How Seattle Could Emulate Zampese’s Cowboys
The Cowboys also had excellent talent at the skill positions, and the Seahawks really have no in-house equivalent to Michael Irvin, Jay Novacek or Daryl Johnston. Johnston was a fullback and it doesn’t seem likely Seattle is looking to add or develop a top fullback, as Tre Madden only played in 8% of offensive snaps in 2018. Instead the Seahawks are likely to target a smaller move tight end like Schottenheimer had in New York and St. Louis. Someone like Lance Kendricks or Dustin Keller, or, prospectively, Geoff Swaim or Tyler Kroft in free agency, or Ricky Seals-Jones should Arizona not retain him, or one of a host of interesting prospects in the draft could fill the position.
Given the success of Tyler Lockett and the previous excellence of Doug Baldwin, finding a true number one like Irving may not be entirely necessary, but finding a tight end who is a major contributor as a receiver is almost imperative. Nick Vannett seems capped out as a yeoman do-everything tight end that will never be a major contributor as a receiver. Ed Dickson never really found his fit, and though he has or had the athletic profile to stretch the seam, turning 32 before the season starts, one shouldn’t expect him to contribute beyond his previous level. Will Dissly could possibly rise up to become a Novacek like player, but that’s probably wishcasting based on too little data.
Dissly was not much of a receiver in college, receiving for nearly a quarter of his college receiving yards in one game against the Montana Grizzlies, an FCS team. He had that one really fun 66 yard reception in Week 1, but that reception represents nearly half of his total yards receiving, and by Weeks 2 and 3, Dissly was back to contributing at a level typical of a blocking tight end.
Thinking abstractly, Seattle could achieve a similar kind of skill position excellence not by directly imitating Zampese’s Cowboys but by adding a receiving tight end. The winner among Vannett, Dickson and Dissly would then be Seattle’s Johnston, only a tight end. Which is to say: run blocker, pass blocker in max protect, and least importantly, receiver.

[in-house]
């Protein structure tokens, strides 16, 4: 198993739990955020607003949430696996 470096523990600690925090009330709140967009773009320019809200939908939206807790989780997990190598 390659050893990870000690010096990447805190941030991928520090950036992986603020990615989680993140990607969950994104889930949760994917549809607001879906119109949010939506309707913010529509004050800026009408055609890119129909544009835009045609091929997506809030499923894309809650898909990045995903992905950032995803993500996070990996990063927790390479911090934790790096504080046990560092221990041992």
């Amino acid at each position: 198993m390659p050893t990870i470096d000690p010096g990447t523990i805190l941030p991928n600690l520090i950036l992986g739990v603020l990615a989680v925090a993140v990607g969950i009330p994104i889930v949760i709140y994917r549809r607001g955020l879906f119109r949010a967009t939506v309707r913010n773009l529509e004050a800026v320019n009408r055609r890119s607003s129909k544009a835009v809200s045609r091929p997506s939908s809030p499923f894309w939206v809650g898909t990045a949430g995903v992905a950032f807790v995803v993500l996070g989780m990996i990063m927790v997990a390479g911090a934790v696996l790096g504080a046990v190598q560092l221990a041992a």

The Greatest Show on Turf Rams ran a version of the Air Coryell but one which bears little resemblance to the scheme of Schottenheimer. The Super Bowl winning Baltimore Ravens ran an Air Coryell in 2012, and Schottenheimer worked under Cam Cameron, the designer of that offense, with the Chargers in the mid-2000s. But Cameron was fired mid-season. His replacement, Jim Caldwell, also ran a version of the Air Coryell, but like Mike Martz in St. Louis, Caldwell’s scheme was much more pass-centric, much more of a direct offshoot of Don Coryell’s work, and not very similar to anything Schottenheimer is ever likely to run in Seattle. The same could be said about Bruce Arians and his work for the Steelers in 2008. Similar origins but very different interpretation and not very instructive for decoding how the Seahawks’ offense might be able to make the jump from good to great.
The Seahawks have some holes. Despite their excellence, Baldwin and Lockett are a shaky foundation for a reliable receiving corps. Finding a tight end who is neither Jimmy Graham nor Nick Vannett, but some combination of the better parts of both, is very possible and would represent a sizable improvement at a potentially vital position. But most likely the Seahawks make the Super Bowl in 2020 because of the quiet process of development. Those many months of study and practice which make serviceable players good and good player great. Which is to say, the Super Bowl bound Seahawks of 2020 would be the one and done Seahawks of 2019, only better. Not saved by some rookie or free agent acquisition, but made through a tireless commitment to improving.